One question has always troubled Fischer fans. For him chess was life itself, so how could he have lived without it for so long? This book provides the answer. Chess had ceased to be the ruling passion of his life. What he sought was a hate object and he found it in anti-Semitism. He was a self-hating Jew who desperately wanted to purge himself of his Jewishness and preach the gospel of hate to others. I take issue with Brady’s claim that Fischer’s proselytizing zeal was similar to his mother’s, because she fought for idealistic causes whereas Bobby didn’t.
One problem I have with this book is Brady’s descriptions of Bobby’s rivals, which tend to be superficial and stereotyped. He doesn’t seem to understand their motivations. He makes much of Bobby’s feeling disturbed by Tal’s staring antics during play, but although young Misha liked to tease there was never any malice in it. It hurt the sensitive American but Fischer’s resentment of Tal lay in his bad score against him (0-4). The two later became friends.
Similarly Brady suggests that Geller insulted Bobby by offering a draw during the 1970 Interzonal in Palma de Mallorca. Not exactly. It’s true that there was no love lost between them. The burly grandmaster from Odessa exuded confidence, nay, arrogance whenever he played Fischer. Geller had won three consecutive games against him, so Fischer had a score to settle. When they met in round 12 they were joint leaders. When Fischer chose a quiet line with Black, Geller thought a half point would suit the American so offered a truce on move 7(!). Fischer’s first reaction was to laugh. Geller too began to laugh, believing he was doing his opponent a favour. Suddenly Fischer stopped laughing, leaned forward and said, ‘Too early.’ Geller turned puce and soon blundered a pawn.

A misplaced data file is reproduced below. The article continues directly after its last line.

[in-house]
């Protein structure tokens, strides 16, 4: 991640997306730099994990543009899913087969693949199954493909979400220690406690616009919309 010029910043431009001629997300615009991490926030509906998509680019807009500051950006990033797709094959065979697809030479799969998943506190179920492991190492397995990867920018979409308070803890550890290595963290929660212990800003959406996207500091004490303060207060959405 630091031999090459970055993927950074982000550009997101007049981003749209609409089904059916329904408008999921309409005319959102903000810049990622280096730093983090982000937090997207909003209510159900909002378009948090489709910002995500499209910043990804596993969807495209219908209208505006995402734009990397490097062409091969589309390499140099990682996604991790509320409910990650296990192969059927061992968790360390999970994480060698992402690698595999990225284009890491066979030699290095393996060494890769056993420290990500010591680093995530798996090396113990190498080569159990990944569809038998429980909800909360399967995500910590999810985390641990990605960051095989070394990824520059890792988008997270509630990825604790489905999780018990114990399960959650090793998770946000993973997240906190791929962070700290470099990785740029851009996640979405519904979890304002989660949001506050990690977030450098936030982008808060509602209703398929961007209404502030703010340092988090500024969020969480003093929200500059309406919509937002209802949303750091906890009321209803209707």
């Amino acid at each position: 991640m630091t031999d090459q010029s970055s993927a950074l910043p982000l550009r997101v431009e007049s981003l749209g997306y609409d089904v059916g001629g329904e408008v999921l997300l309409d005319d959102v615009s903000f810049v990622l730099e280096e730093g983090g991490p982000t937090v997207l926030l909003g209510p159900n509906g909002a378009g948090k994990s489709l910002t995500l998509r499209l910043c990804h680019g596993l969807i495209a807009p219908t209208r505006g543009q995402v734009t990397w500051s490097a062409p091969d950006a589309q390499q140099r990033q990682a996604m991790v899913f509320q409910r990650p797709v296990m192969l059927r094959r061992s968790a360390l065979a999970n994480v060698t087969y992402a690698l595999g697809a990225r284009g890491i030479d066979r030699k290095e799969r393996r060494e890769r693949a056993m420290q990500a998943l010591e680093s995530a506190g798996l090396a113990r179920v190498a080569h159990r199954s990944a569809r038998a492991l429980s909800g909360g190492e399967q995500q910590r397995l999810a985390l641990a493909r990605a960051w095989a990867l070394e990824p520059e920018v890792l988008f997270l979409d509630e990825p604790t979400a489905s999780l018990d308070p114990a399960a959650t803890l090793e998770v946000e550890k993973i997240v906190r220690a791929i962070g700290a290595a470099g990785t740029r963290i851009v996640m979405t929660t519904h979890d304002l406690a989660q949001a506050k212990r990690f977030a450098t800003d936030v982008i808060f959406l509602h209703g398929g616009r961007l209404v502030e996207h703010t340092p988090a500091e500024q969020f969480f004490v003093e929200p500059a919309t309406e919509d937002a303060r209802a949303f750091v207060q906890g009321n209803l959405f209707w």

Although the game lasted 72 moves, the outcome was never in doubt. Geller played like a beaten man. Bobby won the Interzonal with 18½ points out of 23, 3½ points ahead of stalwarts like Larsen, Geller and Taimanov. His only loss was to Larsen who came second.
That brings me to an interesting point. Bobby’s final ascent began with his victory over Petrosian in the Match of the Century. This was followed by his 6-0 wins against Taimanov and Larsen in the Candidates’ Matches 1971 and the victory over Boris Spassky in the 1972 World Championship. He dominated the international scene only during this period (1970–1972) and a large part of his career was marked by withdrawal and absence. Much has been said about his demands of organisers which have been described as selfish, unreasonable and unrealistic. Rightly so in quite a few cases, but an interview in Brady’s book puts them into perspective: